Cobalt Supply Chain in Africa

Battery Metals
Cobalt Investing

The Washington Post called into question whether mining companies are capable of monitoring their supply chains for human rights abuses or child labor.

The Washington Post recently published an expose on cobalt mining, calling into question whether companies are capable of monitoring their supply chains for human rights abuses or child labor.
The article follows a cobalt pipeline first-hand, starting at a small Congolese mine to the finished product – cathodes in Lithium-ion batteries for consumer products such as iPhones.
Because cobalt is the most expensive raw material inside a lithium-ion battery, southern Africa has become the heart of the world’s scramble for cheap cobalt.
According to the article:

Congo’s cobalt trade has been the target of criticism for nearly a decade, mostly from advocacy groups. Even U.S. trade groups have acknowledged the problem. The Electronic Industry Citizenship Coalition — whose members include companies such as Apple — raised concerns in 2010 about the potential for human rights abuses in the mining of minerals, including cobalt, and the difficulty in tracking supply chains. The U.S. Labor Department lists Congolese cobalt as a product it has reason to think is produced by child labor.

Miners face major dangers when mining cobalt, and pay is based solely on what they find – hence, most miners have to choose between their lives and their livelihood.
The smallest storm can fill a mine with water, and there are frequent dangers of cave-ins that have killed miners. Barefoot and equipped with small plastic headlamps, “artisanal” miners mine without pneumatic drills, maps or diesel draglines. Approximately 100,000 miners dig by hand, usually earning about $2 to $3 on a productive day.

The Washington Post captured video footage of miners crawling down shafts that are barely bigger than them without safety equipment. Other footage showed miners washing the metals in a river that supplies drinking water, which has raised concerns about the connection between cobalt mining and birth defects or illnesses.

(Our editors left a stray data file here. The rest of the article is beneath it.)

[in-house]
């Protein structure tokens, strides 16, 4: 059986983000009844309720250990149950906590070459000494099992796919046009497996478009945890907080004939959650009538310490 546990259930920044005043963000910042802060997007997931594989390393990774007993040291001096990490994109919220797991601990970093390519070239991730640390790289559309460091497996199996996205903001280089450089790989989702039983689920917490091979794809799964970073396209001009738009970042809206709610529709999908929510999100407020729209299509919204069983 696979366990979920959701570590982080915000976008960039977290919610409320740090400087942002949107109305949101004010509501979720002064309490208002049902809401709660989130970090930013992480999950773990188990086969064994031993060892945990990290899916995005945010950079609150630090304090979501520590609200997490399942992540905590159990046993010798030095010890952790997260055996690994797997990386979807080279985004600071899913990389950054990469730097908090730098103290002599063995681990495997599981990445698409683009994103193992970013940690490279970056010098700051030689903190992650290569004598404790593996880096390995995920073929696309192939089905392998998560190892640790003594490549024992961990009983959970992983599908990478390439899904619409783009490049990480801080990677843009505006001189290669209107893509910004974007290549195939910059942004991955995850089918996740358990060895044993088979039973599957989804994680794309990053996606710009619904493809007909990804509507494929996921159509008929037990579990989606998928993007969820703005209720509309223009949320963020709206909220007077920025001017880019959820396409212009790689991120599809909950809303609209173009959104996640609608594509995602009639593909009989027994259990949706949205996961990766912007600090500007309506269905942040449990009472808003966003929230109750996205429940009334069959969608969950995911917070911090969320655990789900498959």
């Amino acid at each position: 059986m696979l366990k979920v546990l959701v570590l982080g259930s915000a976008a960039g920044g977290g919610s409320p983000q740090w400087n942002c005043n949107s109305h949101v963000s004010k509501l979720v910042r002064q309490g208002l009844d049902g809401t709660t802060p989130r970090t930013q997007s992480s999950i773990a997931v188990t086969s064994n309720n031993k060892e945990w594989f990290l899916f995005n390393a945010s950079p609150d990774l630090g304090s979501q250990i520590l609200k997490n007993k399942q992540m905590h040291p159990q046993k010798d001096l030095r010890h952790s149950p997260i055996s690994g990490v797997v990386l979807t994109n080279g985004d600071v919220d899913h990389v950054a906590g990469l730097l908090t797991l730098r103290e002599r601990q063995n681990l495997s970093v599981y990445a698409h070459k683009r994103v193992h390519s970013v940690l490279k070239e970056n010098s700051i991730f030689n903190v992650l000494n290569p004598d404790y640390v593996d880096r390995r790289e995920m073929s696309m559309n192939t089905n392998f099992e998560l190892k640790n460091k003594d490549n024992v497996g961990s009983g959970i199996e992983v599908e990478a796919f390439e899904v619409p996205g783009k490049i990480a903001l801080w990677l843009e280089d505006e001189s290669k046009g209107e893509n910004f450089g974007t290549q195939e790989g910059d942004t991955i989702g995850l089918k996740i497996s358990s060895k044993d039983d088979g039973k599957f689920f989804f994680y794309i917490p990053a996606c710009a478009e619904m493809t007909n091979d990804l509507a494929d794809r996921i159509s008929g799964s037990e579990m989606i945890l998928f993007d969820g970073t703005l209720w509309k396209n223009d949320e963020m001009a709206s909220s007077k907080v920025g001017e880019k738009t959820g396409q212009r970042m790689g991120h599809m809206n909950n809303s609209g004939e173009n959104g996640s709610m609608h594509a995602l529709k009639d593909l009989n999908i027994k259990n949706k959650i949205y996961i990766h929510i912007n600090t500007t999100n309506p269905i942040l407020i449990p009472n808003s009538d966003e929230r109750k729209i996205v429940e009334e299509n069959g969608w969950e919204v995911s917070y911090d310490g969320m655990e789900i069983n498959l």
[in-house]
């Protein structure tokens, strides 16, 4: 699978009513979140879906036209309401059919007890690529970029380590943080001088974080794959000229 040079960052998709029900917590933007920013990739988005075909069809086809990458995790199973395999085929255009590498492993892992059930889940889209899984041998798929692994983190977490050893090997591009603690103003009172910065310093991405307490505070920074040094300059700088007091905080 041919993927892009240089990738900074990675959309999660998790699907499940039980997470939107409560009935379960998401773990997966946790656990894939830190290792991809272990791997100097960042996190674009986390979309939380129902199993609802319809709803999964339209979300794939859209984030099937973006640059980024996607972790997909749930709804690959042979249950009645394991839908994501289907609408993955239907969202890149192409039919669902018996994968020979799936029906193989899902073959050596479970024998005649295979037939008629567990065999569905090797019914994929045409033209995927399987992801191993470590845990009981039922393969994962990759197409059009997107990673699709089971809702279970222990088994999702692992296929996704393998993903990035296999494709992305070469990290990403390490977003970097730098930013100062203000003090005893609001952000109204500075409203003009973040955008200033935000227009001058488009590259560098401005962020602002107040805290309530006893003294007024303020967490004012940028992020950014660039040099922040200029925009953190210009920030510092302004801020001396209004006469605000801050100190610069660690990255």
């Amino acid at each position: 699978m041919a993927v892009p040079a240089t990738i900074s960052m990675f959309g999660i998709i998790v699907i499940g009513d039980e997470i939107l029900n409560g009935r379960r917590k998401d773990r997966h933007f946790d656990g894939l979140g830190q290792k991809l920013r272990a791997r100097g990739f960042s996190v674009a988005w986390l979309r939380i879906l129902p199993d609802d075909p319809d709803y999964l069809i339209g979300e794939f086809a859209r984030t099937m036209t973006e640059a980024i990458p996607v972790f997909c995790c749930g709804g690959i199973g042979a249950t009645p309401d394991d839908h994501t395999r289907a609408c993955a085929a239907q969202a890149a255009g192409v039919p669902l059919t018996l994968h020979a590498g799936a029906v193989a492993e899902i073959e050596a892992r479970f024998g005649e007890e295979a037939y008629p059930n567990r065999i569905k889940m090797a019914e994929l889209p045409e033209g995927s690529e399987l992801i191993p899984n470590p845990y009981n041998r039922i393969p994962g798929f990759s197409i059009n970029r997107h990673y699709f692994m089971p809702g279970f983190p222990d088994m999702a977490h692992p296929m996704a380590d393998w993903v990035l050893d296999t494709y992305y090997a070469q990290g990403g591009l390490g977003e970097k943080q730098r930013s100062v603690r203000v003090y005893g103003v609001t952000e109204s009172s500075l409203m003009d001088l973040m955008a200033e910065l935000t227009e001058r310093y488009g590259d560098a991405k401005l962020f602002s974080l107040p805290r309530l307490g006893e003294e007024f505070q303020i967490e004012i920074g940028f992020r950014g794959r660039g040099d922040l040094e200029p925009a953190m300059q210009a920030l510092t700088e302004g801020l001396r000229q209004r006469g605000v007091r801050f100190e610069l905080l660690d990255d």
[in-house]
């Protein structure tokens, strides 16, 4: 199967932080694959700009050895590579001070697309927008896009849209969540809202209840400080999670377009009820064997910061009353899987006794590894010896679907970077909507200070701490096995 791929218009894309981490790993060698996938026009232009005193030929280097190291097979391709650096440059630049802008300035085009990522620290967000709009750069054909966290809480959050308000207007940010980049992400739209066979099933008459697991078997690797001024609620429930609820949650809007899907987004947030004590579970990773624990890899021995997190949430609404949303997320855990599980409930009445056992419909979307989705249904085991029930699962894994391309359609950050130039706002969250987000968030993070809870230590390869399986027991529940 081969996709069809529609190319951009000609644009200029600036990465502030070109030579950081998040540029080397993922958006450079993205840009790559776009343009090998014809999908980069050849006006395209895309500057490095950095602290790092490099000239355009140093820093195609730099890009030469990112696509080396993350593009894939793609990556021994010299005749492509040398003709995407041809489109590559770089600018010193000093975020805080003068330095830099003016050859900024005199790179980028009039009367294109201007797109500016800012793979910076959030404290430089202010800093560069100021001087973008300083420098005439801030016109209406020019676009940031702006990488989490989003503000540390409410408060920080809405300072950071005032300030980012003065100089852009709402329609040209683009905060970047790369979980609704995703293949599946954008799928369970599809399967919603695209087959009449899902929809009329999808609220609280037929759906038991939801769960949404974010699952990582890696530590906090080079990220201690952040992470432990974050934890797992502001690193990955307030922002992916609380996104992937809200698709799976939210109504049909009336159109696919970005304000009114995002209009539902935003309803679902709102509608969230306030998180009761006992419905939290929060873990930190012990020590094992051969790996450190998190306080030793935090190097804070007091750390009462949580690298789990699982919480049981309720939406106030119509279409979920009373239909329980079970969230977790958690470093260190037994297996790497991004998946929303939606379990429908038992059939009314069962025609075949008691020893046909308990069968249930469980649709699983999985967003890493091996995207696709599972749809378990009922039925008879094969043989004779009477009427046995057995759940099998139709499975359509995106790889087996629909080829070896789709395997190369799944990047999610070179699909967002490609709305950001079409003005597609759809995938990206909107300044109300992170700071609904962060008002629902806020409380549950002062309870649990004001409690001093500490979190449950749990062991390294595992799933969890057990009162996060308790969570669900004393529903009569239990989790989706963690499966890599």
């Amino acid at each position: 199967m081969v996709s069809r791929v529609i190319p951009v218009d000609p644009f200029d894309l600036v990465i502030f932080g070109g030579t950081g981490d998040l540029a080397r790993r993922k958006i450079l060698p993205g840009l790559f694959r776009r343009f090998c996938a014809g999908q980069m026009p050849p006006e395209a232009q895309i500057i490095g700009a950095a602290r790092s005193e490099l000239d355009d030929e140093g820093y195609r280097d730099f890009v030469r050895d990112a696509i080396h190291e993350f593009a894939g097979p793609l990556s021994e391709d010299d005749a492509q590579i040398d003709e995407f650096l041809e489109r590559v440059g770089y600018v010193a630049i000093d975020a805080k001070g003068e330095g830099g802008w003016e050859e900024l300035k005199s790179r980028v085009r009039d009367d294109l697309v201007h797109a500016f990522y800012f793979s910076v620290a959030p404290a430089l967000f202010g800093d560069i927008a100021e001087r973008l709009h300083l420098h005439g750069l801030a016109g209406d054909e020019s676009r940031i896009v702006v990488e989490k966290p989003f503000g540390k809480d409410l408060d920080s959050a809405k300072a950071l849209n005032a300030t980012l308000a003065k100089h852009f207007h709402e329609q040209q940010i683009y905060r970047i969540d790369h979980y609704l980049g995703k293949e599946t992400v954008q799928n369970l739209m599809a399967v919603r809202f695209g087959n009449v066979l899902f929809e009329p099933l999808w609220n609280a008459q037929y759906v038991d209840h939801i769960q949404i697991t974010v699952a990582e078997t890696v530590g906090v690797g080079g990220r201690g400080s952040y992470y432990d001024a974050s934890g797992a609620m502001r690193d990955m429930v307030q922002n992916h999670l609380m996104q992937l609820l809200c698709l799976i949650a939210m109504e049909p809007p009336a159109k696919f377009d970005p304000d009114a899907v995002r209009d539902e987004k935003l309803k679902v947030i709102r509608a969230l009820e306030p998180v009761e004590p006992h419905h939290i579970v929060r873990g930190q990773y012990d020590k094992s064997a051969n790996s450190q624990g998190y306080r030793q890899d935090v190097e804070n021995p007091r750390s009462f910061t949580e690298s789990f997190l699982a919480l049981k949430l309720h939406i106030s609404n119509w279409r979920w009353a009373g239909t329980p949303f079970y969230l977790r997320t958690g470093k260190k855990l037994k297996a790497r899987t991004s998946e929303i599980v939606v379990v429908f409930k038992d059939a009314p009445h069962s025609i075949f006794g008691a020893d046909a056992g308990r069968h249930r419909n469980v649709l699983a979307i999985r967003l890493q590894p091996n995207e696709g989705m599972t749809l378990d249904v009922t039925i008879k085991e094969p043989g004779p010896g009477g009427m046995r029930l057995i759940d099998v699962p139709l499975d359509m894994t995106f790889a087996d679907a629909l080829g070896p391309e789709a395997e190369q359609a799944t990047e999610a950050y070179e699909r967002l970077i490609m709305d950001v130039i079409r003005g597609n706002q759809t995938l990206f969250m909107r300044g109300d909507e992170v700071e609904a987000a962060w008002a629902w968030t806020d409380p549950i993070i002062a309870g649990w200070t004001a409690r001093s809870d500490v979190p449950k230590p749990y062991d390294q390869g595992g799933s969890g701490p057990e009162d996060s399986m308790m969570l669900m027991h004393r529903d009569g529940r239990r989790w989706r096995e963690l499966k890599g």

After extraction, miners carry the metal in bags to one of the 70 shops in the Musompo, a mineral market outside Kolwezi, to sell. Kolwezi is a remote city steeped in cobalt and copper, which are often found together.
Each load is tested by a radar-gun-like device called a Meterox, which detects mineral content, and then the miners are paid based on quality and quantity of their find. The cobalt is then sold to one Chinese company, Congo DongFang Mining, for processing in China.
Processors such as CDM and Huayou Cobalt then refine the metal and make it into cathodes (a positive electrode essential for conducting electricity in Lithium-ion batteries) and sold to battery manufacturers such as ATL, Samsung SDI, and LG Chem. From that point, it is sold to consumer product makers (e.g. Amazon, Apple, Samsung, LG) who use the batteries in cellphones, laptops, tablets and electric vehicles.
Revamping policies could be “devastating”
According to the article, any crimp in the cobalt supply chain would devastate companies. Huayou Cobalt has said that it would also aggravate poverty conditions for cobalt miners if companies boycotted the country – but companies such as Apple have stated to the Post that they will be conducting an audit of its supply chain in order to improve conditions for miners:

Paula Pyers, a senior director at Apple in charge of supply-chain social responsibility, said the company plans to increase scrutiny of how all its cobalt is obtained. Pyers also said Apple is committed to working with Huayou Cobalt to clean up the supply chain and to addressing the underlying issues, such as extreme poverty, that result in harsh work conditions and child labor.

Starting in 2017, Apple will internally treat cobalt as a conflict mineral, requiring all cobalt refiners to agree to outside supply-chain audits and conduct risk assessments.

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Securities Disclosure: I, Sarah Jamieson, hold no direct investment interest in any company mentioned in this article.
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